Liv, I've simply tried letting all of my friends know and they have been awesome about getting the word out. I've taken out some inexpensive ads on different sites to help get my name out there - since I'm a virtual unknown. And I'm doing the blog tour. : )

Kat Jorgensen said...

I'm just happy that I decided to let the book go out into the world. Lots of big name writers started with this route - John Grishm for one.

In publishing you have to have the product, but luck also factors into the picture. I feel very lucky to be building such a solid readership.

Thank you for your comment, FF.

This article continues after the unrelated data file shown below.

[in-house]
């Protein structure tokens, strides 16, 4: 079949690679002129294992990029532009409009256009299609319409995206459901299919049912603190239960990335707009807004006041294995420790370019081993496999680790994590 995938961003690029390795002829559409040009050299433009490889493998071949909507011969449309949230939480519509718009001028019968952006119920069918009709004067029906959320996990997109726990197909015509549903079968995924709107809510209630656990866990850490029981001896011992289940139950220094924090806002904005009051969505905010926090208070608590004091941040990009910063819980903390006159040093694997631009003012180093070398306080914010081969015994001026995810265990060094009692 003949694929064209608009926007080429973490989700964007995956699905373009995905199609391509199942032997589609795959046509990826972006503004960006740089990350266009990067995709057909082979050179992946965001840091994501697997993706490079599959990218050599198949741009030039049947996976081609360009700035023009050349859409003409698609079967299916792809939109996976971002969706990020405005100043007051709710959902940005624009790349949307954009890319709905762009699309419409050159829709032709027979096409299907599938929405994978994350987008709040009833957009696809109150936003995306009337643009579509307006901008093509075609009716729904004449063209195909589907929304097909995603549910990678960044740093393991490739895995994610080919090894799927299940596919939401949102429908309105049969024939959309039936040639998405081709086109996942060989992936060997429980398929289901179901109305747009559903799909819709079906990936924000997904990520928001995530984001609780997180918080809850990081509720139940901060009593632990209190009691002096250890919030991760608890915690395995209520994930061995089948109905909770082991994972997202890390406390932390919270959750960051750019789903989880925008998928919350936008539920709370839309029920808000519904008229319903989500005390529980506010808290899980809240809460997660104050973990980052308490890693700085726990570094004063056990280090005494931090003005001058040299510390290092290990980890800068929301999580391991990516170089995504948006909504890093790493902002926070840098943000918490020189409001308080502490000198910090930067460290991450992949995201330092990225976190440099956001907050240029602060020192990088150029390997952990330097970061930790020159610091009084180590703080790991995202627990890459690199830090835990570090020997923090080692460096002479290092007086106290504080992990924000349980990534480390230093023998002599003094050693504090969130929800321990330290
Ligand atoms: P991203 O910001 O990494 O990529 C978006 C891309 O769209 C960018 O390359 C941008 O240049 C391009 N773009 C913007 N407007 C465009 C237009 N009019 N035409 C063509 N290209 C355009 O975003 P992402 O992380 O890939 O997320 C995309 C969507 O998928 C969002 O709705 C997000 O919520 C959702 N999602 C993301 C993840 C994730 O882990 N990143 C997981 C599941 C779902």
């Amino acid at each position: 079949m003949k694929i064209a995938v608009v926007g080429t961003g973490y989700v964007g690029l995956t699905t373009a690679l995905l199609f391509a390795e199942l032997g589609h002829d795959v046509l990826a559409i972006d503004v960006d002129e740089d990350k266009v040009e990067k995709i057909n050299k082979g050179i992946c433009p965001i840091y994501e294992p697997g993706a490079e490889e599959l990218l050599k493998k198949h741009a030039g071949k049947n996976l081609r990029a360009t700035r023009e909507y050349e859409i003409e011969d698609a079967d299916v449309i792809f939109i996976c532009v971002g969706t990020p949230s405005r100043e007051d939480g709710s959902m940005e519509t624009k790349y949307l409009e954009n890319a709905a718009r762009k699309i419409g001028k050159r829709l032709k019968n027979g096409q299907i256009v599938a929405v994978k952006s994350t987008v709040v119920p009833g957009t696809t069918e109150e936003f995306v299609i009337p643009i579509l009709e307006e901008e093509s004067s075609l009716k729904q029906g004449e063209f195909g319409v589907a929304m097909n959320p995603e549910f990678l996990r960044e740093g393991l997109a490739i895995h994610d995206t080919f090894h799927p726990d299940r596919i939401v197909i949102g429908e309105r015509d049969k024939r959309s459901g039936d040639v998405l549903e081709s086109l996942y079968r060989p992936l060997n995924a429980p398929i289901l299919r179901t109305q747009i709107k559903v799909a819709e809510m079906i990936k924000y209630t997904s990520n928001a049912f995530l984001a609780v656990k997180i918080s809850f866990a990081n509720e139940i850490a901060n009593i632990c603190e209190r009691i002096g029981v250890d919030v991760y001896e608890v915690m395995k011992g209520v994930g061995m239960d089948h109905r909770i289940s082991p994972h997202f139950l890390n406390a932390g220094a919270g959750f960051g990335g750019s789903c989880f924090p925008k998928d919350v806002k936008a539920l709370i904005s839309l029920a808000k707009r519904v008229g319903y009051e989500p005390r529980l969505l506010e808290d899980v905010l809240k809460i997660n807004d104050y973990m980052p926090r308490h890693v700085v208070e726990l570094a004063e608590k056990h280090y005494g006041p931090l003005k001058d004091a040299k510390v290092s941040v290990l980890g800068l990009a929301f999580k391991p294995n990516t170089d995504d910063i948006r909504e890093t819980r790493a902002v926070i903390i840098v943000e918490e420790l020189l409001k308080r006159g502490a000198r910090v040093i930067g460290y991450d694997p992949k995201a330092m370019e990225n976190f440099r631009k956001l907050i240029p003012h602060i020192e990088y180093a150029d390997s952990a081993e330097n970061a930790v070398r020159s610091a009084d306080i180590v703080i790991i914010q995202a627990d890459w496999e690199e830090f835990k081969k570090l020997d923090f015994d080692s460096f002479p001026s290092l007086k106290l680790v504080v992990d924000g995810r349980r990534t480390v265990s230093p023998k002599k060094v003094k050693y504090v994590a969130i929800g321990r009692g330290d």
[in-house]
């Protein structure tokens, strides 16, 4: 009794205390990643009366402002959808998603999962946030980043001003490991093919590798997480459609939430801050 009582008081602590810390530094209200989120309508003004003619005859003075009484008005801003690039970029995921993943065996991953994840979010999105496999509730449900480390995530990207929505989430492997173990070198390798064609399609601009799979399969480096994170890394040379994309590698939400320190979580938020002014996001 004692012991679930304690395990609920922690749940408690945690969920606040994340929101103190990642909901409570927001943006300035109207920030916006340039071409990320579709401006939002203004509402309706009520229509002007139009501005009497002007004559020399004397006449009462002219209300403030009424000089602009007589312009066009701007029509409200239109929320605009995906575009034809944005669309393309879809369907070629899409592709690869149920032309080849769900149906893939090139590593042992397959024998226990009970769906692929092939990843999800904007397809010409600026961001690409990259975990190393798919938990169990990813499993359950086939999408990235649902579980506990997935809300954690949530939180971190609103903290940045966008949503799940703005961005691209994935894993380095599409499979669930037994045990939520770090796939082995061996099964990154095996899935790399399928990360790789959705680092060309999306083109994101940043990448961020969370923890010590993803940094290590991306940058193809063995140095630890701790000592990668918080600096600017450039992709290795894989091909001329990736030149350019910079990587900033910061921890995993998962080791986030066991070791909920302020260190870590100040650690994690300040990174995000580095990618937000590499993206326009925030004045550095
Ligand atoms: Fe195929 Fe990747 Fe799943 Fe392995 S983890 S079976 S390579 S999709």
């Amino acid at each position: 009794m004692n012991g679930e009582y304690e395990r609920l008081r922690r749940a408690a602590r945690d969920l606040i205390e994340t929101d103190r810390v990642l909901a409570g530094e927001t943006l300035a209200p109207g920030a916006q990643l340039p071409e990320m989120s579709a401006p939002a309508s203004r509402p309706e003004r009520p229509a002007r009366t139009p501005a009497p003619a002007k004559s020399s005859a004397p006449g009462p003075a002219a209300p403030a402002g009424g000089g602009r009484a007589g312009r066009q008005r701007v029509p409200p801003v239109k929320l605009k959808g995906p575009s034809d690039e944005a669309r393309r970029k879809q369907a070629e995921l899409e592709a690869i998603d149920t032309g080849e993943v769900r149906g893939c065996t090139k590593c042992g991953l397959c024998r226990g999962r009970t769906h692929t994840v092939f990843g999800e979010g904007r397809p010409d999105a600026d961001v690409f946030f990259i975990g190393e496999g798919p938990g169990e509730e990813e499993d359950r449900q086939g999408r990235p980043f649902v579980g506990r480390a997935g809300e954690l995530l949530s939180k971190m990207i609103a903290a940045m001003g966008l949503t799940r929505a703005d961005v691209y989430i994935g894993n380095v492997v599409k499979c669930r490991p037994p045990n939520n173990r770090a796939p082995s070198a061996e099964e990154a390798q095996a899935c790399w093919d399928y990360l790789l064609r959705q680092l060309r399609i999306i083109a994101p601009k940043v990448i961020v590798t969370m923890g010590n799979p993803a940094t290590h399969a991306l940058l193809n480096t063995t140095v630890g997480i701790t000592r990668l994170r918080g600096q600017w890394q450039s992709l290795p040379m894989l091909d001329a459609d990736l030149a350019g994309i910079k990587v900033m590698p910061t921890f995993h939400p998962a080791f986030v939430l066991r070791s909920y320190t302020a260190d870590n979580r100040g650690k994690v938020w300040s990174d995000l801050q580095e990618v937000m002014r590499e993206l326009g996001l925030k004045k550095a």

Anonymous said...

Hi Kat! Your book sounds great! I will definitely add it to my TBR list!
I am planning on going the traditional route (or trying), but I am definitely keeping my options open as far as self publishing goes, should plan A not work out :-)I think sometimes the best books get passed over (and some terrible ones make it into print). It is nice to know there are other options out there. :-)

BK said...

Great post Kat. I love hearing how authors deal with rejections, good learning experience. Thanks for hosting Patti :).


Kat Jorgensen said...

In today's uncertain economic times, we have to keep all of our options open. Indie publishing worked for me. I'm happy I decided to do it and have not regretted it for a single second. Thank you so much for posting and good luck with your writing!

Kat Jorgensen said...

BK, it's easy to get discouraged in this business. I think we all have to find our way and find out what works for each of us. I'm glad you enjoyed the post : )

Ginger said...